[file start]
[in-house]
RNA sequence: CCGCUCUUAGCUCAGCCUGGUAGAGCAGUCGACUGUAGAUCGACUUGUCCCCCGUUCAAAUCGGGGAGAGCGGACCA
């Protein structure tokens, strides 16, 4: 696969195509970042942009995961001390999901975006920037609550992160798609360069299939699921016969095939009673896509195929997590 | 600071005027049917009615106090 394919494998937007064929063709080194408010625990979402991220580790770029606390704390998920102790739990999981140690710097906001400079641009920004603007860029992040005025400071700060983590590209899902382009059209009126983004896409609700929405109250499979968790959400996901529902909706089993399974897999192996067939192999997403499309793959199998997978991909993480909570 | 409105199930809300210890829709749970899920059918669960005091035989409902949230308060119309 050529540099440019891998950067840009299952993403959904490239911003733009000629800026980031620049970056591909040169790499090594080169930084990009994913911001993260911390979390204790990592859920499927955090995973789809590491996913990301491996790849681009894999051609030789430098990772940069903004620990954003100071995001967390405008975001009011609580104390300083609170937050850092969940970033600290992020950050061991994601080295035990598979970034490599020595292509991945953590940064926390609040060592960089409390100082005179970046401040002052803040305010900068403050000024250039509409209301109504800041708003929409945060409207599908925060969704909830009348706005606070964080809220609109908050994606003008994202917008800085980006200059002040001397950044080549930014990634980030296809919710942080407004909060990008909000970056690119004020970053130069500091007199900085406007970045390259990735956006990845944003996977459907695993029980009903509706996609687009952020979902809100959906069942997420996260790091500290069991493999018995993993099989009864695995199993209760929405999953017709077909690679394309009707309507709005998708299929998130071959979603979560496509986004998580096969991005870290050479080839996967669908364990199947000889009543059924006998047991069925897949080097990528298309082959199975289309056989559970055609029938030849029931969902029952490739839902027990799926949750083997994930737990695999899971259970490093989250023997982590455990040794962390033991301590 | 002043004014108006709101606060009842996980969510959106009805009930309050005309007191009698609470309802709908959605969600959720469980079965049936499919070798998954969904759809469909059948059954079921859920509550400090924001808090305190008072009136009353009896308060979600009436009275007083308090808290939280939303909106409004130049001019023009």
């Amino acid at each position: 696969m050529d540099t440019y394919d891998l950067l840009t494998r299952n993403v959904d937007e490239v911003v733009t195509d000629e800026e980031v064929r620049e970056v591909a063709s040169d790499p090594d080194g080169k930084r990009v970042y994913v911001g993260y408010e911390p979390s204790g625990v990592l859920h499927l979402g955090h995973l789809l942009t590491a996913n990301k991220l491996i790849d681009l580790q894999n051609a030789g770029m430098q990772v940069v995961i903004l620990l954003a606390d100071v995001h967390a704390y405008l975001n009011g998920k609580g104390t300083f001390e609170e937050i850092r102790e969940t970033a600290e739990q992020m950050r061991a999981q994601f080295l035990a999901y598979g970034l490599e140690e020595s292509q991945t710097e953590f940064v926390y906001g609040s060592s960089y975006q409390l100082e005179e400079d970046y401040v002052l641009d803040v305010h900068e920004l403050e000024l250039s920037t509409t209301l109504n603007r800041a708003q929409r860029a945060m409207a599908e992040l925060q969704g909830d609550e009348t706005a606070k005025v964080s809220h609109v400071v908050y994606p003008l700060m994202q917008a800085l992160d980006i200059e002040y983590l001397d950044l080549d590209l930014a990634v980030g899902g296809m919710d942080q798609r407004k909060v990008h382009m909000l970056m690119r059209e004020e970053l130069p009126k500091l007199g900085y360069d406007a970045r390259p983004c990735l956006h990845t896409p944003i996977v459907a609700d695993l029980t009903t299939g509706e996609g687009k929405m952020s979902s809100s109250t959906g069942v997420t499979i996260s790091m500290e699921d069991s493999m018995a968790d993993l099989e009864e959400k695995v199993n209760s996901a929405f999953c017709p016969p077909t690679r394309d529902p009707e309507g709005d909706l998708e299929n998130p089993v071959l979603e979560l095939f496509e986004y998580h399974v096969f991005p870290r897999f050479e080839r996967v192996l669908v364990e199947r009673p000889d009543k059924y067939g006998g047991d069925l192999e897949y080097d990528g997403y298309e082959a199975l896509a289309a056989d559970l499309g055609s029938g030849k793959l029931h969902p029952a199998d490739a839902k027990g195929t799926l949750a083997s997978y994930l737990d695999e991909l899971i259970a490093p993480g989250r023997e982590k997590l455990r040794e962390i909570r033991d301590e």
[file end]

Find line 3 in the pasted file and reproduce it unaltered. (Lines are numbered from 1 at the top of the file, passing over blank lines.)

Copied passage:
């Protein structure tokens, strides 16, 4: 696969195509970042942009995961001390999901975006920037609550992160798609360069299939699921016969095939009673896509195929997590 | 600071005027049917009615106090 394919494998937007064929063709080194408010625990979402991220580790770029606390704390998920102790739990999981140690710097906001400079641009920004603007860029992040005025400071700060983590590209899902382009059209009126983004896409609700929405109250499979968790959400996901529902909706089993399974897999192996067939192999997403499309793959199998997978991909993480909570 | 409105199930809300210890829709749970899920059918669960005091035989409902949230308060119309 050529540099440019891998950067840009299952993403959904490239911003733009000629800026980031620049970056591909040169790499090594080169930084990009994913911001993260911390979390204790990592859920499927955090995973789809590491996913990301491996790849681009894999051609030789430098990772940069903004620990954003100071995001967390405008975001009011609580104390300083609170937050850092969940970033600290992020950050061991994601080295035990598979970034490599020595292509991945953590940064926390609040060592960089409390100082005179970046401040002052803040305010900068403050000024250039509409209301109504800041708003929409945060409207599908925060969704909830009348706005606070964080809220609109908050994606003008994202917008800085980006200059002040001397950044080549930014990634980030296809919710942080407004909060990008909000970056690119004020970053130069500091007199900085406007970045390259990735956006990845944003996977459907695993029980009903509706996609687009952020979902809100959906069942997420996260790091500290069991493999018995993993099989009864695995199993209760929405999953017709077909690679394309009707309507709005998708299929998130071959979603979560496509986004998580096969991005870290050479080839996967669908364990199947000889009543059924006998047991069925897949080097990528298309082959199975289309056989559970055609029938030849029931969902029952490739839902027990799926949750083997994930737990695999899971259970490093989250023997982590455990040794962390033991301590 | 002043004014108006709101606060009842996980969510959106009805009930309050005309007191009698609470309802709908959605969600959720469980079965049936499919070798998954969904759809469909059948059954079921859920509550400090924001808090305190008072009136009353009896308060979600009436009275007083308090808290939280939303909106409004130049001019023009």